It is secondly about "self-control."  Wow, so was Paul telling Felix he had to "shape up" to be saved?  Not at all.  If we read Romans 6-8, as well as Romans 13-16, Paul develops a picture of what happens when our eyes are opened to the truth of our sinfulness and the way that God has provided to deal with that.  We recognize that we are guilty, but that we are also sinners who need to be saved from our sinning.  This knowledge comes through the ministry of the Spirit, who not only opens our eyes, but sets us free from the bondage to sin (Paul calls it "the law of sin and death"--Romans 8:2).  The Spirit continues to remind us of whose we are now--children of God--and empowers us to walk in "newness of life" (Romans 6 says much about this walk).  We now realize that we are in a battle with sin which still appeals to a part of us (Romans 8 calls it "the flesh") even while we are seeking to walk in the Spirit.  This is the test Paul puts forward of whether real faith has come to us or not.  If we see that there is good and evil, but ultimately choose to live our lives doing what we want no matter what God desires, then Paul argues that this is not true faith.  Felix's interest, and even possible agreement with the teaching of Jesus would not be enough.  It would have to yield fruit--a lifestyle that shows the desire to "walk" under the direction and power of the Spirit.  Paul would not preach perfection, but he would say that there SHOULD be continued progress as we learn the will of God.  The basic pattern of the Christian life is this: we learn and grow, we obey, we find joy; we stumble, we feel guilty/convicted, we recognize that our efforts will never save us but that Jesus has paid our debt and given us life, we repent, we get back on the path of the Spirit; and continue to walk.  It is a pattern of Spirit-empowered self-control (maybe Paul would have alluded here to another book's message, for in Galatians 5:22-23 we find that self-control is the final of seven aspects of the fruit of the Spirit in a believer's life).

Of course, our man Felix hasn't shown too much evidence in his life of self-control, and may not be really interested in changing.  Or perhaps he thinks his religious interests and searching would be good enough.  Paul then takes him to a third subject...

Finally, it is the message about the coming judgment.  Paul faithfully reminds Felix that God has appointed a day of judgment.  In that day, eternal life and death will be manifested.  Sinners will "perish" due to their sinfulness, either in violation of what they knew about God from creation and conscience, or from God's law as revealed in the Scriptures.  If you could stand before God and say that you had kept all of his laws, you would escape judgment.  But all have sinned and fall short of God's glorious holiness (Romans 3:23).  This means that the sinner will receive the due payment for violating God's law--death (Romans 6:23).  The "perishing" and "death" that are spoken of for the sinner must be more than physical death, since believers die physically as well.  Paul makes this clear in Romans 9, where he points to a mysterious possibility in a universe created by God--that God actually wants his creation to see both his grace and his wrath.  And this wrath is described as "destruction" (9:23) and God's "sentence upon the earth" (9:28).  While Romans doesn't get into a lot of the specifics of judgment, Paul has written in 2 Thessalonians 1 that it involves flaming fire, vengeance, and being thrown out of God's presence.  And in Romans 14:10 he tells us "we will all stand before the judgment seat of God."  This warning--that the God who made the universe and determines its laws and what is good, will serve as final Judge, and we will stand before him, just as Paul had to stand before Felix.  Given his dissolute life to this point, and the intellect that had allowed him to plot and plan his current rise to power, Felix was not receptive to such a message.  Acts 24:25 tells us that he became "alarmed,"  and basically said, "Leave, and when I'm more ready for this, I'll listen again."  He didn't get it.  He couldn't make himself ready, and never would.  His old ways soon crowded out whatever fear he felt, and he continued to dialog with Paul and give his friends freedom to visit, hoping that it would result in what usually happened--a bribe to set Paul free.  No bribe was forthcoming, and so Felix left him for his successor to deal with.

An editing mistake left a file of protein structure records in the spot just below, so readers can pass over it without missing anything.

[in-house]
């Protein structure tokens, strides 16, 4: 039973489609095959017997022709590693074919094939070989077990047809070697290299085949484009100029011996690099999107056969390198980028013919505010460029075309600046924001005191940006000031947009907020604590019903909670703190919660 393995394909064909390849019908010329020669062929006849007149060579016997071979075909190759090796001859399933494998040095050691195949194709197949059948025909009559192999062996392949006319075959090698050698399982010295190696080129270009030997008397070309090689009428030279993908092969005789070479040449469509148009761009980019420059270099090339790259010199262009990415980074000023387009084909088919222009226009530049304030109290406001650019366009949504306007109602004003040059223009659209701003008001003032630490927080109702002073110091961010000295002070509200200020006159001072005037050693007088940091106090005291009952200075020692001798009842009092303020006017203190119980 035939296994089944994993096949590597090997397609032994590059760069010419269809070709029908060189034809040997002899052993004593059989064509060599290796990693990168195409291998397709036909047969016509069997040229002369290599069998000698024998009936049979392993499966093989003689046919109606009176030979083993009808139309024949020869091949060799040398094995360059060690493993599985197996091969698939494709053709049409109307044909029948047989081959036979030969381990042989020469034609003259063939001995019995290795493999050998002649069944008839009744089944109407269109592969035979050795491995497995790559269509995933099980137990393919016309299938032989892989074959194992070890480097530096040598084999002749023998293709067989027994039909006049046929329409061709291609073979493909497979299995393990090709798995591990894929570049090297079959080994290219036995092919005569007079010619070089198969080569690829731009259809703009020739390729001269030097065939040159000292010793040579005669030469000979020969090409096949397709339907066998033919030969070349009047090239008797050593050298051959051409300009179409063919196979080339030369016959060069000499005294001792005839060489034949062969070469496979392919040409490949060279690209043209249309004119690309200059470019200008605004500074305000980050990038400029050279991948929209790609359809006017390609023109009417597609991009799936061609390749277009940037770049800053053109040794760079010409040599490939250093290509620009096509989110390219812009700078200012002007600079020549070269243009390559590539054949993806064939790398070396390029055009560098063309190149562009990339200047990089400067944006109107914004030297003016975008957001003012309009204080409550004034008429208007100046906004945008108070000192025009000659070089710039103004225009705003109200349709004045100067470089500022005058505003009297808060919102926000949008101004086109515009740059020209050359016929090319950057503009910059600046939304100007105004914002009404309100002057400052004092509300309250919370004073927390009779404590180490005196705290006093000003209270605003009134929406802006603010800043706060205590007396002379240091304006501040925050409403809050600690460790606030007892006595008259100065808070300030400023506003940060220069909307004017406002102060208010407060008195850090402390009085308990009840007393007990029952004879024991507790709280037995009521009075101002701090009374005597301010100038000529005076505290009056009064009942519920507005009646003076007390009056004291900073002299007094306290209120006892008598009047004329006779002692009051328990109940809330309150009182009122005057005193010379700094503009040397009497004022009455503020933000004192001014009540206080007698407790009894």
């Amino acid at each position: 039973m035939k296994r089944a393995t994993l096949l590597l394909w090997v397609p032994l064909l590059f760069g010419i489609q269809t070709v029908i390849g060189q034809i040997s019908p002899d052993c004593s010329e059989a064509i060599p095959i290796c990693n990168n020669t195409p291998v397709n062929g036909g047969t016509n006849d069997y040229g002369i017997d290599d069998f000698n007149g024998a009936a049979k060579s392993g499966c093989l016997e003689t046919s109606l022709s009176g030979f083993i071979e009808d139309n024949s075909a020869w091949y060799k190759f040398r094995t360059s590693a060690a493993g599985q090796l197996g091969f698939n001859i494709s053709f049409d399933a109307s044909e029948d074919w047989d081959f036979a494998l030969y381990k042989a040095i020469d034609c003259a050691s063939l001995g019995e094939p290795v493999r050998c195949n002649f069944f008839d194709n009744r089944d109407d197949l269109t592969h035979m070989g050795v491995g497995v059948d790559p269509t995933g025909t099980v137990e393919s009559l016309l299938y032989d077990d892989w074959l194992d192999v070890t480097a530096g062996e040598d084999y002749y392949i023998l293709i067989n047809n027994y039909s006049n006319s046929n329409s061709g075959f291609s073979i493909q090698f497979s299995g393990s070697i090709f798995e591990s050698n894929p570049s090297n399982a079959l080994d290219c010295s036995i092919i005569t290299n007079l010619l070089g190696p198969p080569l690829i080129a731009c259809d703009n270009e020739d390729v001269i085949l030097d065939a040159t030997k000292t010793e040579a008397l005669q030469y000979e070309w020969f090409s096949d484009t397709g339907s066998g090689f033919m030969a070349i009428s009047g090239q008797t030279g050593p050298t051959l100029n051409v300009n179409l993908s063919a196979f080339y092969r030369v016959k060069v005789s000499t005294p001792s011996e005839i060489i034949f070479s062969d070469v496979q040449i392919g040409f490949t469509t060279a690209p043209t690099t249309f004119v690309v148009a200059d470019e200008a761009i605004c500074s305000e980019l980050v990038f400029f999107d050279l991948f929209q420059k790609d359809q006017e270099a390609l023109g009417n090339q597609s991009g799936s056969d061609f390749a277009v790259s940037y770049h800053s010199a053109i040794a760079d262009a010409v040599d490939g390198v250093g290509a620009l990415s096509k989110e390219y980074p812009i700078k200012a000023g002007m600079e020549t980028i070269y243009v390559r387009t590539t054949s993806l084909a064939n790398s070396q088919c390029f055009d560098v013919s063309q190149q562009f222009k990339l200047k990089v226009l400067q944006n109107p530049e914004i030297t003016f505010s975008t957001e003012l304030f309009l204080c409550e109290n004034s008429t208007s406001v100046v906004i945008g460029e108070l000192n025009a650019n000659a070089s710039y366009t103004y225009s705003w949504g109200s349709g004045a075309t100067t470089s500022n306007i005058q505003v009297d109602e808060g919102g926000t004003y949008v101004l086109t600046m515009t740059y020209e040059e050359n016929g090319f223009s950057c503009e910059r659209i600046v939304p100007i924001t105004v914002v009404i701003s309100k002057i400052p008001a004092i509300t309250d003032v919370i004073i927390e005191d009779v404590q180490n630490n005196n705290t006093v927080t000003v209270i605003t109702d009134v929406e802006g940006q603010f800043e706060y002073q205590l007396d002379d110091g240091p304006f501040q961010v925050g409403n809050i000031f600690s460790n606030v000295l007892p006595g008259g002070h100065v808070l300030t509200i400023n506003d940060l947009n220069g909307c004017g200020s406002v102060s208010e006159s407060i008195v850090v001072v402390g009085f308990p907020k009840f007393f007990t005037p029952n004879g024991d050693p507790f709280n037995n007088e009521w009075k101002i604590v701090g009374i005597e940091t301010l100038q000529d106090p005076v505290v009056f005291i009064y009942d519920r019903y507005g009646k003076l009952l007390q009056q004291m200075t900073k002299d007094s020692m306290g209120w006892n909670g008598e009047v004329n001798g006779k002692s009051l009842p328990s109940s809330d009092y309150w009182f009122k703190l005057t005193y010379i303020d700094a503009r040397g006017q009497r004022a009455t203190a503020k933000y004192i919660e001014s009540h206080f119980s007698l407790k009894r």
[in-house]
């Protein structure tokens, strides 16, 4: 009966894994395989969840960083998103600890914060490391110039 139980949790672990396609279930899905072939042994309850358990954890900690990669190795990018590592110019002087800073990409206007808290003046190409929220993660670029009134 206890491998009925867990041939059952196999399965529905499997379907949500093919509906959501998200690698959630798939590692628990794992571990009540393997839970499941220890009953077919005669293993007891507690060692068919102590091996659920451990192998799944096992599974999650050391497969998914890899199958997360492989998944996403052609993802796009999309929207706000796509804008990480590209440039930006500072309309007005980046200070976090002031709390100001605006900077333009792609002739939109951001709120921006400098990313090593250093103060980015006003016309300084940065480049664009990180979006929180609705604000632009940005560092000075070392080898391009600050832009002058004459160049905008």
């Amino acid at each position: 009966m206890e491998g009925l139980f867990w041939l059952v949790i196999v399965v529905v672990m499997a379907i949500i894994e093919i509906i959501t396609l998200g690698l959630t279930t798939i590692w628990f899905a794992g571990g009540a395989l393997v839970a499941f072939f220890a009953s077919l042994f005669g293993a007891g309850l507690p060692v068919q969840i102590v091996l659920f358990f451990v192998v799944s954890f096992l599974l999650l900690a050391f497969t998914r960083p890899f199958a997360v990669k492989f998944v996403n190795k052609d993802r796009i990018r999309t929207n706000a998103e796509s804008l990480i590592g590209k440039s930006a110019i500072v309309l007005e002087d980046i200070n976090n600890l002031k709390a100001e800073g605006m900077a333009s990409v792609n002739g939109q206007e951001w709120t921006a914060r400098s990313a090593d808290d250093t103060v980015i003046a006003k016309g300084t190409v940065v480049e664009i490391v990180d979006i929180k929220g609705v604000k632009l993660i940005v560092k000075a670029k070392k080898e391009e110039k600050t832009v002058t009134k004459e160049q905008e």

I wonder if we are always faithful to give the whole picture to people when we share the gospel.  It is definitely a message of righteousness, and we are pretty good at telling people that they are sinners in need of God's grace in salvation.  But in our zeal to make sure that no one trusts in their own efforts, we sometimes downplay the changing power of the gospel-- Sinners + Salvation & the Holy Spirit = self-control.  We can, should, and want to say "no" more and more to the flesh (read Titus 2:11-12 carefully).  If a sinner only wants to escape Hell but doesn't want God to rescue him from his sinning ways, then he doesn't want salvation.  And I don't think most of us are too excited about reminding people that God is bringing a final judgment and all will stand before him.  This failure may account for the fact that so few share with urgency and hearers often react with apathy.

Let's be sure we preach the Gospel as Paul did, to others and to ourselves!